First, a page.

To realise a cure for any epidemic, its pathology must be diagnosed accurately. This is why a multi-faceted public health approach to violence, as has been called-for by politicians and other practitioners working on this issue, is necessary. Rather than thinking of teenagers who commit violent crimes as rogue agents of chaos, or treating drill rappers who are narrating their lives to the world as terrorists, we should identify and stem the harsh environmental forces that are further infecting the open wound of adolescent disaffection.
A recent report called Tug-Of-War: Children In Armed Groups in DRC by War Child UK, a charity that works to protect, educate and stand up for the rights of children in war, describes the “push and pull factors” influencing children to join armed groups in the Democratic Republic of Congo (DRC). It defines “push factors” as the negative circumstances that children escape by joining an armed group. “Pull factors” are the positive incentives that children anticipate for joining an armed group.
There are obvious differences between DRC and the UK: the former is one of the poorest countries in the world and has been mired by a deadly conflict over decades. However, the report’s findings might be used as a reference point for thinking about youth violence in London. In particular, it highlights the types of forces that drive vulnerable, unsupported young people – mostly male – to form territorial groups in impoverished pockets of the city. Boys I have worked with have admitted that they feel like they are “living in a war” or cannot leave their school gates without continually looking over their shoulder.
War Child’s report clarifies that there is no single reason that explains why children join armed groups, stating that “their participation is driven by a multifaceted series of factors that work in concert with one another, pushing and pulling children towards armed groups in different settings and circumstances.” The same is true in London, in which a diverse set of influences are at play in particular young people’s lives.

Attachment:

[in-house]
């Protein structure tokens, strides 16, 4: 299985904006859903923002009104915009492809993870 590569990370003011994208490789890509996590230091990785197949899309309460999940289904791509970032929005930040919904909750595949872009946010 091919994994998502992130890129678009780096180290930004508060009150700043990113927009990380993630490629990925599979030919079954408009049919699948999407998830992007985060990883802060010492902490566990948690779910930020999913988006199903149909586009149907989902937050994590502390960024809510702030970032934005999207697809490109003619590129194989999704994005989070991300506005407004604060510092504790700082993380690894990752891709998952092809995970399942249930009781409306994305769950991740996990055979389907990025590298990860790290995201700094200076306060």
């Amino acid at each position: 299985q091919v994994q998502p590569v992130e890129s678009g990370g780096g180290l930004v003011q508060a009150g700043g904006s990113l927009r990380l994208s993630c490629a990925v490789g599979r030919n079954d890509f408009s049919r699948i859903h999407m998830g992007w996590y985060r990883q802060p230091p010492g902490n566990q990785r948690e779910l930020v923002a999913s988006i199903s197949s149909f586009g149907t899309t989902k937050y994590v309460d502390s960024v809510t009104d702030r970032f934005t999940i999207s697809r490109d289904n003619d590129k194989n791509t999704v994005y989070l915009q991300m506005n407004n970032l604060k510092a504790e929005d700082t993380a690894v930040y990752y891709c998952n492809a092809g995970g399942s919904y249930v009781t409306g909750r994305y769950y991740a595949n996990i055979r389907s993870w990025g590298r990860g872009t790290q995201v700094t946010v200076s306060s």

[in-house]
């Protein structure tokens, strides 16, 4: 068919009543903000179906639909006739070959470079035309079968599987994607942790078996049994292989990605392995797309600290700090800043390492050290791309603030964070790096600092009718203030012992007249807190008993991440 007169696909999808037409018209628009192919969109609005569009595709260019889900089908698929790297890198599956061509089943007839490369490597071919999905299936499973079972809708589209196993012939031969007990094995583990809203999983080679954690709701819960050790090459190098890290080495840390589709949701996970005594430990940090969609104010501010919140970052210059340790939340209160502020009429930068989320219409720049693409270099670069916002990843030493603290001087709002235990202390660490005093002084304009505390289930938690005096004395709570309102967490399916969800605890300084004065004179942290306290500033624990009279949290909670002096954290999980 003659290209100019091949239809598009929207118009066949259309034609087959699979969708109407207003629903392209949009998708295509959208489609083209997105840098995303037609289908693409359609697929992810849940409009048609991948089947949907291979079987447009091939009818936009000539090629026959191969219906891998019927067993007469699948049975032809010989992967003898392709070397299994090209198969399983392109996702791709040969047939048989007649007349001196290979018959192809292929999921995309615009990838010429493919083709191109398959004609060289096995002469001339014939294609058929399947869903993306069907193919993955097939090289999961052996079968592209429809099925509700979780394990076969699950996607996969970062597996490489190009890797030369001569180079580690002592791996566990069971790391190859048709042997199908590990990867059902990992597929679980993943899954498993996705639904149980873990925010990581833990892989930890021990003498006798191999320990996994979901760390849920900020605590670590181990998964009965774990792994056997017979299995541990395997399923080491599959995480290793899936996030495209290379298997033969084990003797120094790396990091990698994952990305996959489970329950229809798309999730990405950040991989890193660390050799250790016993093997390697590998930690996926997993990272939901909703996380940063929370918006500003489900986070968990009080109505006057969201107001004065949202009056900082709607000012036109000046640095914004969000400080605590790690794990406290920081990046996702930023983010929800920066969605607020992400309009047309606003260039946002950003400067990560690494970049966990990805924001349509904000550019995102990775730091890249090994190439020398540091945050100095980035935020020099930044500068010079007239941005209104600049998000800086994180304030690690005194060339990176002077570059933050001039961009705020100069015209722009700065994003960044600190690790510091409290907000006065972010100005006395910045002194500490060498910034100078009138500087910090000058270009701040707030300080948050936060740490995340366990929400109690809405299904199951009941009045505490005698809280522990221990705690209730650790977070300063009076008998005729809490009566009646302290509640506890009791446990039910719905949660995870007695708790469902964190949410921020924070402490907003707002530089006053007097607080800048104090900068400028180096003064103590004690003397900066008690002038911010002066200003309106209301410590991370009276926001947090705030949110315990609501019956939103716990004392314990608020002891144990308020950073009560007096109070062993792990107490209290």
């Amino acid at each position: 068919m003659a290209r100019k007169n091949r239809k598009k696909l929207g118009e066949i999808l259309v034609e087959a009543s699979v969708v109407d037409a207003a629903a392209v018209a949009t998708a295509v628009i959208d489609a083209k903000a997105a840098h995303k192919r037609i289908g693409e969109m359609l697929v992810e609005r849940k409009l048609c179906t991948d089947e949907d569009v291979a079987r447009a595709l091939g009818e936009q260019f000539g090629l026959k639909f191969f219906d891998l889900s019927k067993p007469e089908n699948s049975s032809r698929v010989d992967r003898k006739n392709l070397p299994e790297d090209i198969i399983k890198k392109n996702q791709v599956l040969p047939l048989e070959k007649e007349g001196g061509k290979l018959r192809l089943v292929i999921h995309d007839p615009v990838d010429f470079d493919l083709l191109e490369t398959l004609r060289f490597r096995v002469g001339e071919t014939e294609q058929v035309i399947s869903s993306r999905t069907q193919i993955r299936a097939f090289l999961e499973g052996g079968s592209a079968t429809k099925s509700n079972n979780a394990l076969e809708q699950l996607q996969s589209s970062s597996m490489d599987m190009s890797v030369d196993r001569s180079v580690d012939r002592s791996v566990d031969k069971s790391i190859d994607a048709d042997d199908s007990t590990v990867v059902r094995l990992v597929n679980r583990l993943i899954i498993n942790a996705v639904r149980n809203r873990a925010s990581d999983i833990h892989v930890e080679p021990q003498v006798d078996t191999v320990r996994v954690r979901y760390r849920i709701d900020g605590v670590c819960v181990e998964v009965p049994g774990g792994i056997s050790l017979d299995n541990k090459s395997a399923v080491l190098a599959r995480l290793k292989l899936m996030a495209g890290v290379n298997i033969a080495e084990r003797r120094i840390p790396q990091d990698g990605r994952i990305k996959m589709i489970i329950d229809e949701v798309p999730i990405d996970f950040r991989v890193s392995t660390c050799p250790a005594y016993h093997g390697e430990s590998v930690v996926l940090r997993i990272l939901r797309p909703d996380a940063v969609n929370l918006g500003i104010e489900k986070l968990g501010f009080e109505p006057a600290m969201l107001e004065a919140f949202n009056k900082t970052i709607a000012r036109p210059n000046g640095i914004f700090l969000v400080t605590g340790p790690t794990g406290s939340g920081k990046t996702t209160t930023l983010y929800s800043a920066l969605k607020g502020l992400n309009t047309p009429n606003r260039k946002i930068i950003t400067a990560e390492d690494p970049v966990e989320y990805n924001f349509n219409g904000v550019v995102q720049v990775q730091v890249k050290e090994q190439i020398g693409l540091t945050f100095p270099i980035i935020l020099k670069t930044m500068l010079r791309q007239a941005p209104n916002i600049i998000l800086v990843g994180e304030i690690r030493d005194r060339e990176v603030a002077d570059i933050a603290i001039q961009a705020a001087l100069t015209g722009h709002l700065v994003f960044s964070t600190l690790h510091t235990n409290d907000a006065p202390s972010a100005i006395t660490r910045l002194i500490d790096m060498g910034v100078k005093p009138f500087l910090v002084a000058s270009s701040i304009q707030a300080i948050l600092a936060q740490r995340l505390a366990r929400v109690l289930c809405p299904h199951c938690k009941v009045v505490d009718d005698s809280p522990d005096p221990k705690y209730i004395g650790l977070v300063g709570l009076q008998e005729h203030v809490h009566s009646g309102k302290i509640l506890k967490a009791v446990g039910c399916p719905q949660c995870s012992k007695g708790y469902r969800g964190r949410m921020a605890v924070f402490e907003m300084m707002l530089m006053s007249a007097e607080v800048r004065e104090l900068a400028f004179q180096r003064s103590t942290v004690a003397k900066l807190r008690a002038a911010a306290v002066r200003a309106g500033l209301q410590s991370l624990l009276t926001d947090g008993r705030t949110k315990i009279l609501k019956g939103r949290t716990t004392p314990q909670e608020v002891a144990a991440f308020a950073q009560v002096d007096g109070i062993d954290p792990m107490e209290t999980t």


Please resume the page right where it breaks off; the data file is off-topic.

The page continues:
The main push factors are listed as: household poverty, hunger, lack of opportunity in the community, the chance of seeking vengeance, and a lack of hope that things will improve. All of these factors, in their equivalent form in the UK, play a role in driving younger teenage boys to identify with territorial groups.
Many young people in Britain do not live in an emotionally or financially stable home and have experienced the distress of seeing violence play out regularly in their community. They are often living in single-parent households where, despite their best efforts, the parent may struggle to put food on the table or set enforceable rules. Boys are commonly left to navigate unchecked hypermasculinity – appearing tough, fearless and emotionally unavailable – alone, from a young age, in the absence of consistent, relatable or positive role models.